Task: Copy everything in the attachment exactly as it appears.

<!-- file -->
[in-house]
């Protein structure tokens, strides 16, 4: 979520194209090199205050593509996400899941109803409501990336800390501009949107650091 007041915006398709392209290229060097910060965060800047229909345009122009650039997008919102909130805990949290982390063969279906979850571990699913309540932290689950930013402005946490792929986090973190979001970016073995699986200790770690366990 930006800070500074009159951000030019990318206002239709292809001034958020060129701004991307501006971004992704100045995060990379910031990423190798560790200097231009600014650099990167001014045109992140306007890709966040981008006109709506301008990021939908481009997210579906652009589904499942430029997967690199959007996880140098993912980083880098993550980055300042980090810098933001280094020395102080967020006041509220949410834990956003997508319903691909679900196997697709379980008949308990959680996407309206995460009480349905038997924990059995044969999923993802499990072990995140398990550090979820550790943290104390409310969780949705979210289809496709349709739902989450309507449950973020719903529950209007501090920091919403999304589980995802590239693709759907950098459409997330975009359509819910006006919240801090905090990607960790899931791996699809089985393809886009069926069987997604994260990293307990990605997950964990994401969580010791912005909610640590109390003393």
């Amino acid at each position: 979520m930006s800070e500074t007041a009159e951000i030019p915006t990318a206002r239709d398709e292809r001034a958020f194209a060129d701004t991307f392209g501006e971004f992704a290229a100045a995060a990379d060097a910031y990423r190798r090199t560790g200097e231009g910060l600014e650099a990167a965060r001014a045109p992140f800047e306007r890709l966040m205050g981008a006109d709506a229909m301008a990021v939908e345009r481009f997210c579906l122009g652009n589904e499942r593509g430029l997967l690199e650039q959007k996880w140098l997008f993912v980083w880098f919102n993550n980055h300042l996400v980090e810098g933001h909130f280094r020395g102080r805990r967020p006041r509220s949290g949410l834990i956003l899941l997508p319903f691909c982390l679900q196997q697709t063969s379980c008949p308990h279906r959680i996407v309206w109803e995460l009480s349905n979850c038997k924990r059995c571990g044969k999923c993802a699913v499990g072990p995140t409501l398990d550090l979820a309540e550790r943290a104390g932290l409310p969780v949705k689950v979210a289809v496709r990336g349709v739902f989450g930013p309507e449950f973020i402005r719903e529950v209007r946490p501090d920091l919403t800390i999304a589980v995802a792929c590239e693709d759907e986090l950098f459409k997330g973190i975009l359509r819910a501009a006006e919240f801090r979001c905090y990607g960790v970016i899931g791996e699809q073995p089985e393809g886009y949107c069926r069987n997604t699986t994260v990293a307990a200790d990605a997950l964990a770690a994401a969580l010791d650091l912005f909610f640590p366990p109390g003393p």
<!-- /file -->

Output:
[in-house]
């Protein structure tokens, strides 16, 4: 979520194209090199205050593509996400899941109803409501990336800390501009949107650091 007041915006398709392209290229060097910060965060800047229909345009122009650039997008919102909130805990949290982390063969279906979850571990699913309540932290689950930013402005946490792929986090973190979001970016073995699986200790770690366990 930006800070500074009159951000030019990318206002239709292809001034958020060129701004991307501006971004992704100045995060990379910031990423190798560790200097231009600014650099990167001014045109992140306007890709966040981008006109709506301008990021939908481009997210579906652009589904499942430029997967690199959007996880140098993912980083880098993550980055300042980090810098933001280094020395102080967020006041509220949410834990956003997508319903691909679900196997697709379980008949308990959680996407309206995460009480349905038997924990059995044969999923993802499990072990995140398990550090979820550790943290104390409310969780949705979210289809496709349709739902989450309507449950973020719903529950209007501090920091919403999304589980995802590239693709759907950098459409997330975009359509819910006006919240801090905090990607960790899931791996699809089985393809886009069926069987997604994260990293307990990605997950964990994401969580010791912005909610640590109390003393």
């Amino acid at each position: 979520m930006s800070e500074t007041a009159e951000i030019p915006t990318a206002r239709d398709e292809r001034a958020f194209a060129d701004t991307f392209g501006e971004f992704a290229a100045a995060a990379d060097a910031y990423r190798r090199t560790g200097e231009g910060l600014e650099a990167a965060r001014a045109p992140f800047e306007r890709l966040m205050g981008a006109d709506a229909m301008a990021v939908e345009r481009f997210c579906l122009g652009n589904e499942r593509g430029l997967l690199e650039q959007k996880w140098l997008f993912v980083w880098f919102n993550n980055h300042l996400v980090e810098g933001h909130f280094r020395g102080r805990r967020p006041r509220s949290g949410l834990i956003l899941l997508p319903f691909c982390l679900q196997q697709t063969s379980c008949p308990h279906r959680i996407v309206w109803e995460l009480s349905n979850c038997k924990r059995c571990g044969k999923c993802a699913v499990g072990p995140t409501l398990d550090l979820a309540e550790r943290a104390g932290l409310p969780v949705k689950v979210a289809v496709r990336g349709v739902f989450g930013p309507e449950f973020i402005r719903e529950v209007r946490p501090d920091l919403t800390i999304a589980v995802a792929c590239e693709d759907e986090l950098f459409k997330g973190i975009l359509r819910a501009a006006e919240f801090r979001c905090y990607g960790v970016i899931g791996e699809q073995p089985e393809g886009y949107c069926r069987n997604t699986t994260v990293a307990a200790d990605a997950l964990a770690a994401a969580l010791d650091l912005f909610f640590p366990p109390g003393p």